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I've got a simple custom HTTP server serving clients.

With SNDBUF set to 512000 everything works fine. However, setting it lower or leaving it at the default (whatever that is) results in Chrome and Firefox not receiving all of the response data – Firefox truncates it after around 150000 - 250000 bytes (the offset changes every time, even though the content stays the same), and Chrome gives an error with no details.

The particular response at issue is about 300000 bytes, and sent all in one chunk.

Tools like Rex Swain's HTTP Viewer, curl and wget report no such problem, and show all of the data.

Why does setting the SNDBUF affect Chrome and Firefox's ability to receive the data? I understand how SNDBUF impacts performance, but I don't understand how setting it too low could corrupt a stream?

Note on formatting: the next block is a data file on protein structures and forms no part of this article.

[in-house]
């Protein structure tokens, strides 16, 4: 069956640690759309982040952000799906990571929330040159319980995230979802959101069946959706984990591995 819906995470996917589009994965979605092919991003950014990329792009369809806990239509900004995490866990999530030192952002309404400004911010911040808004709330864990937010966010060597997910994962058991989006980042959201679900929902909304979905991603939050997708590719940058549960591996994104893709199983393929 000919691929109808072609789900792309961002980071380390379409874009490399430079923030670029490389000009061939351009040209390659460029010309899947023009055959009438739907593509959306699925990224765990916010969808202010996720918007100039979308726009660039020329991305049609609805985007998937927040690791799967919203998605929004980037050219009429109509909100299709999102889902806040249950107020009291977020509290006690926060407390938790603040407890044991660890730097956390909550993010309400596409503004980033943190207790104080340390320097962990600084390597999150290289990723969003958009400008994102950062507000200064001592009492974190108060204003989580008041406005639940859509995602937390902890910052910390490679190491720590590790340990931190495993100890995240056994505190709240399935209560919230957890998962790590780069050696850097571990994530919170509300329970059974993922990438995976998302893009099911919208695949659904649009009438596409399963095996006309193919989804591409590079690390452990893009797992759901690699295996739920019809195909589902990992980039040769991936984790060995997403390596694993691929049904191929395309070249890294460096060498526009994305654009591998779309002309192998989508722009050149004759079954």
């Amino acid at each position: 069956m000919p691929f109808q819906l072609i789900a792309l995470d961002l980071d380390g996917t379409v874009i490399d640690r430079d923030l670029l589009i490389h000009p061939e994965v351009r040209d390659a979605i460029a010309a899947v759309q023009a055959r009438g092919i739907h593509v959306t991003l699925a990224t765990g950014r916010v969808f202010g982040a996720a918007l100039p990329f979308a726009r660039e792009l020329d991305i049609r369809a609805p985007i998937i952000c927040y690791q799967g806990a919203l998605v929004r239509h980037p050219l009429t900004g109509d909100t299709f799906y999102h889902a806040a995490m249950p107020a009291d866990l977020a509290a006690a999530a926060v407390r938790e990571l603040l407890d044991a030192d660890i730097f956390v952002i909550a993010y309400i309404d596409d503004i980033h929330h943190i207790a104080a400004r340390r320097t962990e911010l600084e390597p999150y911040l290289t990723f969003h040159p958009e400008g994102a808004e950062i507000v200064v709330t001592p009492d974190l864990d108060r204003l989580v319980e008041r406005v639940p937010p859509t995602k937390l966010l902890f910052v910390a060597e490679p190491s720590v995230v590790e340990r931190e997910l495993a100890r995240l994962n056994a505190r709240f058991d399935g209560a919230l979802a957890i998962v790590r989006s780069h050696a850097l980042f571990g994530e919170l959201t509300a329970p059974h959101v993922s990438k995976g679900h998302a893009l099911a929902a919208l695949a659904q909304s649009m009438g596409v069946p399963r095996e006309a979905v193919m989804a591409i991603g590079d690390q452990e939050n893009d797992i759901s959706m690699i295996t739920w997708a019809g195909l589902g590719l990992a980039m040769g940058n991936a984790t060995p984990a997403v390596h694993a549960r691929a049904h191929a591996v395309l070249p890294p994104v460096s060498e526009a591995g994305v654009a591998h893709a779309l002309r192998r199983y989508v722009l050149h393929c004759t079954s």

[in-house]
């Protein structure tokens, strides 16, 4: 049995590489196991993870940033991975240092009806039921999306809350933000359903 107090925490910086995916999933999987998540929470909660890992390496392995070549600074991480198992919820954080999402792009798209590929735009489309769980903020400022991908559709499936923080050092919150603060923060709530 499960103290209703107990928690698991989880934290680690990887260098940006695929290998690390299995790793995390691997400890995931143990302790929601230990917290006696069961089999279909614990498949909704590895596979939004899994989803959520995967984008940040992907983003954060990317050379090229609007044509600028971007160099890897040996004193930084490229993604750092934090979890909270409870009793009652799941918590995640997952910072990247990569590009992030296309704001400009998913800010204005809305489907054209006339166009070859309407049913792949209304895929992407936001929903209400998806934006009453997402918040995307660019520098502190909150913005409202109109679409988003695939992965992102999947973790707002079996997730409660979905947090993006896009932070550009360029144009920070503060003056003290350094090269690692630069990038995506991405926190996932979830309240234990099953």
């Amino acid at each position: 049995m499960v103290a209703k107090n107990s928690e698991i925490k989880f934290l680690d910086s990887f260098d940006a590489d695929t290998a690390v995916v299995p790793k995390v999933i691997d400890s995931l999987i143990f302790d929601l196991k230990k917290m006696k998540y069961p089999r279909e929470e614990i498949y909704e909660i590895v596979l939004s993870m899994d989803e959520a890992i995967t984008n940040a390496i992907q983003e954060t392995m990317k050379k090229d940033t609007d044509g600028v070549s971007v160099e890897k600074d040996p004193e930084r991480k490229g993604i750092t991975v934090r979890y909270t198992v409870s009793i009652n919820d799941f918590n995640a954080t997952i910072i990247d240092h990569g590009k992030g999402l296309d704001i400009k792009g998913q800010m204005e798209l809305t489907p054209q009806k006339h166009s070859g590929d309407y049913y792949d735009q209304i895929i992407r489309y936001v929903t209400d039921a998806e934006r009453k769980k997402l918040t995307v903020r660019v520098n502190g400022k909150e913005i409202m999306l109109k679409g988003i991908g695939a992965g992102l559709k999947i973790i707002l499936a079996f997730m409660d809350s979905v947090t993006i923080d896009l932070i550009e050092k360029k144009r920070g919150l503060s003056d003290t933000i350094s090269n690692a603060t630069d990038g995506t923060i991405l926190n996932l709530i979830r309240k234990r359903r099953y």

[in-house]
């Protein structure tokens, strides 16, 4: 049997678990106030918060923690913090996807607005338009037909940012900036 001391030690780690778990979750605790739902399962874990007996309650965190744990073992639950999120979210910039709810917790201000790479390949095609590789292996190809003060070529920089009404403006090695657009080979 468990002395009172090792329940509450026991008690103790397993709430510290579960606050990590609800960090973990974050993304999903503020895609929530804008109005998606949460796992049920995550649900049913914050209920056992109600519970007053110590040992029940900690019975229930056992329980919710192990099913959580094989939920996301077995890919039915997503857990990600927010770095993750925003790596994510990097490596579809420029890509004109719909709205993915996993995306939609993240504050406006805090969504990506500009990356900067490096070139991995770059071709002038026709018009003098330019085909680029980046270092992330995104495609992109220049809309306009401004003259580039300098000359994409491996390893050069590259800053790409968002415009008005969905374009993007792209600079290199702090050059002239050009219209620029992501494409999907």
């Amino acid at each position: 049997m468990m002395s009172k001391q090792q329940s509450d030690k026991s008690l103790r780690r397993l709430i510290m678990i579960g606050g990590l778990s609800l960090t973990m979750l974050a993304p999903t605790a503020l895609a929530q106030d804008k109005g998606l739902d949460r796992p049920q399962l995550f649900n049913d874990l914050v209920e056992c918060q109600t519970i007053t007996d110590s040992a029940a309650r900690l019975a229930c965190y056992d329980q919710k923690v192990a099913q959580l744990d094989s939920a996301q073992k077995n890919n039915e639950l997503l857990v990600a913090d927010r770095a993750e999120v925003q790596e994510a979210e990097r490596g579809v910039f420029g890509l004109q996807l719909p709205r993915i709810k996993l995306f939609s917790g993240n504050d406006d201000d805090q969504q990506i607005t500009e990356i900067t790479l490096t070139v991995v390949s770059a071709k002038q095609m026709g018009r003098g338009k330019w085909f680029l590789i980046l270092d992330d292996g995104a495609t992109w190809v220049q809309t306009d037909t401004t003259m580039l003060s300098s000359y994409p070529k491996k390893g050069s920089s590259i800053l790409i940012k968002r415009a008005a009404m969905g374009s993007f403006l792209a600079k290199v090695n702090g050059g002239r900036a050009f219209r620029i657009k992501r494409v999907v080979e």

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Custom HTTP server ... audit all your write(2)/writev(2)/send(2) calls to see if they handle return values properly. That seems the most likely source of issues. –  Nikolai N Fetissov Nov 6 '12 at 17:31

1 Answer 1

Amount of data you can write into underlying socket at a time is limited by the send buffer size available at the time. As Nikolai said, you will need to check return value from send(), or equivalent, to find out if all data you passed in the function has been written to the send buffer. If not, then you will need to wait for the socket to become 'writable' again, then write the outstanding data.

There are a number of reasons why point of truncation differs between different browsers/HTTP clients. One reason could be the receiver's (client's) receive buffer size of its socket because the size determines the TCP congestion window size (for flow control) which also affects actual transmission speed. Another possible reason would be that the HTTP Viewer/curl/wget may just be reading socket faster than how Chrome or Firefox reads, etc.

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